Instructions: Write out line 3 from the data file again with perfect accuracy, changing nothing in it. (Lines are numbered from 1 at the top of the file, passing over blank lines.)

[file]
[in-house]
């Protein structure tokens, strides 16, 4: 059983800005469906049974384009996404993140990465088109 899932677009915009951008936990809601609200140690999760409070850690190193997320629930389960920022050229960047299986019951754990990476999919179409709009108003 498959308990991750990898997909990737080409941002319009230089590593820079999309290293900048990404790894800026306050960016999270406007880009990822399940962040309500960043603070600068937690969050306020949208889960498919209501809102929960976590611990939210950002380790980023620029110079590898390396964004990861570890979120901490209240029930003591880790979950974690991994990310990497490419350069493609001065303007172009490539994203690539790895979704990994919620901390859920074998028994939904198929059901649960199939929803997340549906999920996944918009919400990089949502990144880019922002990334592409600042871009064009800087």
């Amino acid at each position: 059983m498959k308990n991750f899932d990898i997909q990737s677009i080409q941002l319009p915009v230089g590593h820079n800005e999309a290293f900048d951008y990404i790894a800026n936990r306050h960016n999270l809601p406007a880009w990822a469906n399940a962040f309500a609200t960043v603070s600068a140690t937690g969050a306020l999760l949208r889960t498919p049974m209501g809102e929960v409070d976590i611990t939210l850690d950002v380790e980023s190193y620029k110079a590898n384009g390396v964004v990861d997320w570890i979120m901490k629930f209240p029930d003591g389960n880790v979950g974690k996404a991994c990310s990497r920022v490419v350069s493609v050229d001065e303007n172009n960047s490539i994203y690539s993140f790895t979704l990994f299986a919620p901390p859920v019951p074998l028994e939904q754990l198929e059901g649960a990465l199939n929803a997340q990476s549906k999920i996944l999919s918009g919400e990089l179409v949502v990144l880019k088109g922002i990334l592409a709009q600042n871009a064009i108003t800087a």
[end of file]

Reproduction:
């Amino acid at each position: 059983m498959k308990n991750f899932d990898i997909q990737s677009i080409q941002l319009p915009v230089g590593h820079n800005e999309a290293f900048d951008y990404i790894a800026n936990r306050h960016n999270l809601p406007a880009w990822a469906n399940a962040f309500a609200t960043v603070s600068a140690t937690g969050a306020l999760l949208r889960t498919p049974m209501g809102e929960v409070d976590i611990t939210l850690d950002v380790e980023s190193y620029k110079a590898n384009g390396v964004v990861d997320w570890i979120m901490k629930f209240p029930d003591g389960n880790v979950g974690k996404a991994c990310s990497r920022v490419v350069s493609v050229d001065e303007n172009n960047s490539i994203y690539s993140f790895t979704l990994f299986a919620p901390p859920v019951p074998l028994e939904q754990l198929e059901g649960a990465l199939n929803a997340q990476s549906k999920i996944l999919s918009g919400e990089l179409v949502v990144l880019k088109g922002i990334l592409a709009q600042n871009a064009i108003t800087a």